Dynamic graphic user interfaces
What is the best solution for getting a tab graphic control in Max? I mean, something like the tabs in Google Chrome.
For example, take a patch that can be divided in 3 parts: "sequencer", "instrument", "effects". Each has a dedicated graphic user interface, and only one is displayed at a given time. For displaying the "sequencer" interface, you click on a tab or a button labelled "show sequencer" (same for "instrument" and "effects").
What is the clean way for doing this in Max?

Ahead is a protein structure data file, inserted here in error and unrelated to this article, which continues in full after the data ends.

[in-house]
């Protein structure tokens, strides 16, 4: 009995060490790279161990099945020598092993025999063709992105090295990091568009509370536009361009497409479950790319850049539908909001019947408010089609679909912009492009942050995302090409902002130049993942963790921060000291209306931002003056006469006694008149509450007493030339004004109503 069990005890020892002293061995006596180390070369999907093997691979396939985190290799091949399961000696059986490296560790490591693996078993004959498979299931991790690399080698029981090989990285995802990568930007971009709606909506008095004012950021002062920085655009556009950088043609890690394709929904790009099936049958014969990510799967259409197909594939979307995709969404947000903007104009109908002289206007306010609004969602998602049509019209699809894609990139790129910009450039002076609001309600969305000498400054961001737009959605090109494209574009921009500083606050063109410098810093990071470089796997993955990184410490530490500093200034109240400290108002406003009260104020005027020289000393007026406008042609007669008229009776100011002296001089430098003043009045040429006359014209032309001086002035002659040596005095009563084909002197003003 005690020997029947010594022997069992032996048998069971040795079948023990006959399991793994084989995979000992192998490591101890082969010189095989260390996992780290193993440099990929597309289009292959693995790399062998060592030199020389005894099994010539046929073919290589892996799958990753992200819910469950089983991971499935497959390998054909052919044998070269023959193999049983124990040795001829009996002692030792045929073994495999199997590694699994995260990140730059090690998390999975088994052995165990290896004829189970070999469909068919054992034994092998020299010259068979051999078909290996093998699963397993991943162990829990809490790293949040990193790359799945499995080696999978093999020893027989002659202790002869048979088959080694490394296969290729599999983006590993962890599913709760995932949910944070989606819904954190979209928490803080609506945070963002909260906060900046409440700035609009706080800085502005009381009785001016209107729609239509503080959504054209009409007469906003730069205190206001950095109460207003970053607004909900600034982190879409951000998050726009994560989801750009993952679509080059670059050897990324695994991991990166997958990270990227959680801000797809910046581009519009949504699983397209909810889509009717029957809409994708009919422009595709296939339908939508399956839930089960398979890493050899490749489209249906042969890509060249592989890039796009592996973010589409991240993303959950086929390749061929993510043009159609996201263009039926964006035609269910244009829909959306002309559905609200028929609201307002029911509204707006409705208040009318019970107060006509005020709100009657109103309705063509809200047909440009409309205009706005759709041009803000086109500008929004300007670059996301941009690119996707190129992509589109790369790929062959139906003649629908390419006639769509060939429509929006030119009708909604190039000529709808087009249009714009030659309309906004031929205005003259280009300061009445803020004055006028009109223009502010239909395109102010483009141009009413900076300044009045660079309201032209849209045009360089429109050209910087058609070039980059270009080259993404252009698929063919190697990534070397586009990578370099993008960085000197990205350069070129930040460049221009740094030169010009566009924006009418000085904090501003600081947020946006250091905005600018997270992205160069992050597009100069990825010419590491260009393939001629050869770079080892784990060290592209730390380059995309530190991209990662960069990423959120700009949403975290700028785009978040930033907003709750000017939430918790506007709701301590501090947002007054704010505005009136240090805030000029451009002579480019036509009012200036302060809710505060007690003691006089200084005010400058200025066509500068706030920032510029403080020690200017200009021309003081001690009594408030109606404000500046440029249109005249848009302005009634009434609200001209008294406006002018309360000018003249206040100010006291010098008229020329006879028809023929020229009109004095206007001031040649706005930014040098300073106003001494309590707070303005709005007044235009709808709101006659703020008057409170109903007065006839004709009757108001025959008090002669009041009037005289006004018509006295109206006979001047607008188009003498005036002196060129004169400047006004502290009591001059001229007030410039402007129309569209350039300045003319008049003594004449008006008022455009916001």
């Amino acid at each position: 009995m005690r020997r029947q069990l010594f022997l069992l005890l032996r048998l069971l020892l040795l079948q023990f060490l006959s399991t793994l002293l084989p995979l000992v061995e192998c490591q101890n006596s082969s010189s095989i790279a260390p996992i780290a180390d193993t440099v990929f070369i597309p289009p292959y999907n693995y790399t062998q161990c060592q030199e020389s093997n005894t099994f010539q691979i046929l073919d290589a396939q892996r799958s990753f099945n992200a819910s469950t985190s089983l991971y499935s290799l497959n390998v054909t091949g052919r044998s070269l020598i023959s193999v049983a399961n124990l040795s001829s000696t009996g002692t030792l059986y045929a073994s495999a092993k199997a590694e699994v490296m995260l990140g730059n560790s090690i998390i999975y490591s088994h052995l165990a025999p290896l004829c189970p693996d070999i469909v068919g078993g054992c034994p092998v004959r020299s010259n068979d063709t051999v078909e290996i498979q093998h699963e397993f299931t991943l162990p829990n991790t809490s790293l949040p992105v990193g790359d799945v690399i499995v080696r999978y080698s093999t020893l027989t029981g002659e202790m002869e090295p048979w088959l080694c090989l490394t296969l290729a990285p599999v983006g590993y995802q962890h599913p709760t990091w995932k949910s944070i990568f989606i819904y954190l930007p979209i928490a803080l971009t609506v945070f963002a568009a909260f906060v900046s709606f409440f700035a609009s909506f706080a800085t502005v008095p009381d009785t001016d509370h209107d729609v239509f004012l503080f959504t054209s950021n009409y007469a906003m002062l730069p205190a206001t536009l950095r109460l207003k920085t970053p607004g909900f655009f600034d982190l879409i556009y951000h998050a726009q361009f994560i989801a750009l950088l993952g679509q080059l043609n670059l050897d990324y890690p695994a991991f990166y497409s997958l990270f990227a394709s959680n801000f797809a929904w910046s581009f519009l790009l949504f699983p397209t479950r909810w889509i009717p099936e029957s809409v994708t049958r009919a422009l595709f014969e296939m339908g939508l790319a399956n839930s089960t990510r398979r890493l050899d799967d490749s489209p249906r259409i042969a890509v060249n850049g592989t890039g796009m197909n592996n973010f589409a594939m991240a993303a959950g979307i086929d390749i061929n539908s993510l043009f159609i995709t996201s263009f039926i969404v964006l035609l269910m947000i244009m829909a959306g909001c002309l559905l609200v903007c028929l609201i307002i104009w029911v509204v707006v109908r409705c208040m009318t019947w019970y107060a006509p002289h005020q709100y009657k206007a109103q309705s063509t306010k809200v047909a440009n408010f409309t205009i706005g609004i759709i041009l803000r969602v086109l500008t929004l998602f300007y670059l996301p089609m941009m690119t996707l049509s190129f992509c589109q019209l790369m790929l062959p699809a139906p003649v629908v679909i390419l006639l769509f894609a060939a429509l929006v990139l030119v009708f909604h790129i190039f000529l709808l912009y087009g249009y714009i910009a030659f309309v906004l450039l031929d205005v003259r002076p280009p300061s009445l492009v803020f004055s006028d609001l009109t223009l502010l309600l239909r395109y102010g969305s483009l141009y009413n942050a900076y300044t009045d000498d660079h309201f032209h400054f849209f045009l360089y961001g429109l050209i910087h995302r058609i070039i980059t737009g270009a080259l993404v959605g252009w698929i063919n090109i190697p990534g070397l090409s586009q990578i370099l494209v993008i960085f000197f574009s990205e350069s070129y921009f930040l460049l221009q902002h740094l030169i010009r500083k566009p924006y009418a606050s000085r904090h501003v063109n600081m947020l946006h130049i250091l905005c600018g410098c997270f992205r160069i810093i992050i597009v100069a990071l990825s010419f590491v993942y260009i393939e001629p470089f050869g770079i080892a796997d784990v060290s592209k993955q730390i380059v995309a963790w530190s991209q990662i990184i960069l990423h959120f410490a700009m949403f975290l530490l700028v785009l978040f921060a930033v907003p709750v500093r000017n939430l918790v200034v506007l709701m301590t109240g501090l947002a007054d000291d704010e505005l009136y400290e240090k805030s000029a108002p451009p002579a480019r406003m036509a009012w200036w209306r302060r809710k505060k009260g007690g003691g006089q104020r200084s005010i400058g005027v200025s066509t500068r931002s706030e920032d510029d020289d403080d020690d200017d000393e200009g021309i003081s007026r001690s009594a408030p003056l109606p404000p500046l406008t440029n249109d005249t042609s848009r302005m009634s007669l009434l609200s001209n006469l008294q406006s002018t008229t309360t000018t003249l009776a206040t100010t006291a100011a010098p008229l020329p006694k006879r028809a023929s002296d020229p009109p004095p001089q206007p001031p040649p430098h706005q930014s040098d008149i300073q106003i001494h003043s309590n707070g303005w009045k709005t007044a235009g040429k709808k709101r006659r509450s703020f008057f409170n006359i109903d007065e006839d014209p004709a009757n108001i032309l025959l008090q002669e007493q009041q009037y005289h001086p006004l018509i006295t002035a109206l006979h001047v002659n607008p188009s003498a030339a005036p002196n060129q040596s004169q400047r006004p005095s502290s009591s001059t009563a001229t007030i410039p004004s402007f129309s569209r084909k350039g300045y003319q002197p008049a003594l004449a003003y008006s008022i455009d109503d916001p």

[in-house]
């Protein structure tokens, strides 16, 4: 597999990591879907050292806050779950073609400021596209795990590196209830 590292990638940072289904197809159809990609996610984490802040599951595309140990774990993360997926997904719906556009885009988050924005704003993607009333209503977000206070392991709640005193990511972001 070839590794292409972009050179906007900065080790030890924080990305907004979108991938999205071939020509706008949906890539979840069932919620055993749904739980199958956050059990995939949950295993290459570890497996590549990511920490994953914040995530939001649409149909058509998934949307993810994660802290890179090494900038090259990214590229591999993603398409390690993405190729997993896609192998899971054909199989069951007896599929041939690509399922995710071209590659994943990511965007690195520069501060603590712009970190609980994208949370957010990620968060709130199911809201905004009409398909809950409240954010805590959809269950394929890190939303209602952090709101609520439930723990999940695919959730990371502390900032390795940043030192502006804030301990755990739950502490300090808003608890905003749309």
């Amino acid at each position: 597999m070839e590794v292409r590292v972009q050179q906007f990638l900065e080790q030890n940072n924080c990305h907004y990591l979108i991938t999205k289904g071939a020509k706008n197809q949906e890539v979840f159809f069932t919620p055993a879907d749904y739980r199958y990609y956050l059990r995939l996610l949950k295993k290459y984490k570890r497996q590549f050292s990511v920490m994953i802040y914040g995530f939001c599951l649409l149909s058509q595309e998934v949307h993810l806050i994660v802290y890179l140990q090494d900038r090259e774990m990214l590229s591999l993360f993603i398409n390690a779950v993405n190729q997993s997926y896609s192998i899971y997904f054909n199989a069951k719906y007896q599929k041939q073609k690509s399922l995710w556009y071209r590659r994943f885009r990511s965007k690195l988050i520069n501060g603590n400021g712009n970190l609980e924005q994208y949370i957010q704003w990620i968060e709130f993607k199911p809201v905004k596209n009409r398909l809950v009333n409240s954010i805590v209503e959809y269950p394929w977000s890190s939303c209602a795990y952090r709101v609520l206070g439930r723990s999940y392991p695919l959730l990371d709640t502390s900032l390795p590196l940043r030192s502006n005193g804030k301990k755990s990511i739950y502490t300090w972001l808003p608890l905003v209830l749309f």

-- Pasted Max Patch, click to expand. --Copy all of the following text. Then, in Max, select New From Clipboard.----------begin_max5_patcher---------- 1860.3oc6b00jZaCE8Y1eEtj9V2Pjj+NYxLMSeoO0Icl7VRmc7GZA0XrYrEv tMS9uWKIaiEXiEaXAQVdAajrkt5ny8bkDR7saFMNL6AbwXi2Z7YiQi91MiFw ShkvnpuOZ77fGhRBJ3O13nr4ywozw2JxihefVmN1XEofP+k57RWNmjlfo7WD Vk38YozBx+g4oAl.17rYKo0ObcpKBnQyHoSuKGGQEVIzj8RFPGa9Eaw27l.L 9mpWhDyMnrv+809iaUqoAy4053OjSBRFyx362bC6iaUrsOGWTDLEuSa+ceIu 74LRBVlFM6tv7r0E3biYT5h29l2rd85IIjUjXRZAMeIC7JlThV0kRBIEGksL kWTlcAcntfNqdftZbVjD8wEXAtMdbC.0EpBqPU9EDvkcw1raT083hp8wn3lo Q3iFKvzR3L8wvLb9WRYe62UFPQJyEsdBbQj.0PUnlC6hoe2nl8wE0B41CNut TWEj2Tnl77pyIHeZkGdiYIgF6uYimGhiaCZcfCbWQW.GE774f.naPvbb6Roz 5EMvpVXI1PRvqv4EjrzV04nwpVWkn1znrjr7pNHd2SyGa8fIYQeUz1.0IFiu W8pJaANcySCppgMeH+jjzE43hRxZ.sp00tVCVlPuqasQ47uOHB26KuEsp9Ql lShyRYFgzaxRtt5pZs1ssZd9oAK53UoYYIgA4L89vDrTWUIsMHkLOfhoDg0f .MuGY9hbhvyrIMbZPYYLqHJOKIQpnD4rpibhwqHQ30jX5LdYsAqjBn0hZI4P Ik9dkijkj93G9ze7mFlsyqKgkcEW7ZLvd8z1k8BlXaYC78XjIaWjskO6NOfq mkImQ2zU0ie4F1nGWZB4t06zgm49jnFUKSItYCSgI41nwbylG6HpogNhZZsc DaAWNVhwTX40kW7QVIDcUI7pR3ktRH5LnDVq+Al3.gtN1u3TBgmiQ2grGVRC dbjz5qpN9JZ8WSWEzdYJnAOYBZajwZMHup69ITPKEutzT1YN9zYjhsj5d5qZ Dp2k931gV9CWNTJVLI28tjRPWy8LQ9pbJBVUW2u5uX0tT6zX76Xe7p+l8INM Vjh.cONv5BCZPXwONh9DWLIABJVnNSu8hlP2gQymb3DWK95XAcEBflPQmr4g EpPkR4Z7heFiWH4cI6g8a6ITApuPEf8Dpnc7kcb233z.QDpVBWwbXMQSrk85 1Inf0gGU31iONVfSLfFfCOr69vRy1HU2y0GZawCa5C6zMsydgvfzoLs55qC2 kXW0YvuX4rsR3N8IHsnO48ueOKw0Yhb6TERQU1s4KZ1sIBw4Z.+mS1MTLIJK fhraftvtQ5F6t5GPRbQA1M7kA69GmiJjMpCMNHEE4qKTTcazEhetceEInHuS GNtuI0+3qixxxiMtOK2nrYajcuwJBd8wkwBFVOF4vmEjEnW43NfbjXZTt8sQ G1AzOginSdmPHC5t.vyG4sO.1zb..t+ov1K9aZuA+q37N6A9s0ONOI84lu2A rIXp1JSaM0CZqb+2yrj6vjOwfqrUj7A0DA2vxozOsj1QyNOBsUKUCx+PDZq1 QYBr10ZHBKzQOv5EkAzHz53ZzYXi0AOdRc0g.6VHmu6fHmsVL7pnYkCeDeBG 1JanprAYc6AsRNNJtpAvW.g8ObATX0XUsTUA0+ZXn9WAKUQQDPOPwhnbxBpQ YHh3xByPrgHMZZfKxJHrHGF1SL9UnNB3BmeDzTrsb2CheBc+4HSun0y+ZaK9 D07a22qurDlTGCkk6KUwPwvvQNJ5FeUKbOq2opfHTO0BQWNZgU96dppE5ccj Pc.i9U6pUfZzV2q998tNxphgNZomO7hwy2CzZGWnfi+IbdkhFiRSd7vlKsXX Ml91pMFGyCYHNctct1t8yMJV9ciBEYKyip6Aq2AAFx1WLtfRRa1UKetYBpa8 byHwwxaiDNNShWjUNbP4sa1PcaGpYCgJZ1cz9Nq1splsoVY1r8zfATEVhu9Y 2pf2ro7pS1sop7DzkI8VuTSLU1t0LZBPQ2Re8yrUJlidA2rMVfRvsq9Y1p.2 N5kY6op1s+EoFXGsuyJbaqpS4tdAWD18EpY6pUlMz6PFP0EncCuPsaG8xrUM BudoABUMRIRuF+JBbgZ2JOtasxrsuHsZGEsZasxpcuHsZuKRFh+YPzt43n15 PWFeWYsfin2EPo4jvkTwhc19XCNMIKLHo5LE1rNwMGPtAOXc6joJGUudNMdC cZ+5aoreRGAWZPXW+cB7oVmTz7rkowhyBozeGV6d7Q4muTQ+5GYPISNVbGp4 NyMmRz1.Wmm.UTS0MqrnkNozNrCJMj+W+.z2A309tVmT5t2PViiRHQek8KhH UlRmOy1ERmaOga29HDOOKFOv+ZBaJdD.INcGspFgUsUC0FT1p3MTWnqikK+t xq.GYar8uwLRw+Vw3ur7p+K3La6oWwb5XYykzS6aLvtR5R65c2sm8NLYksJ4 IC0mUskseXVU4W99M+OfRaYKb -----------end_max5_patcher-----------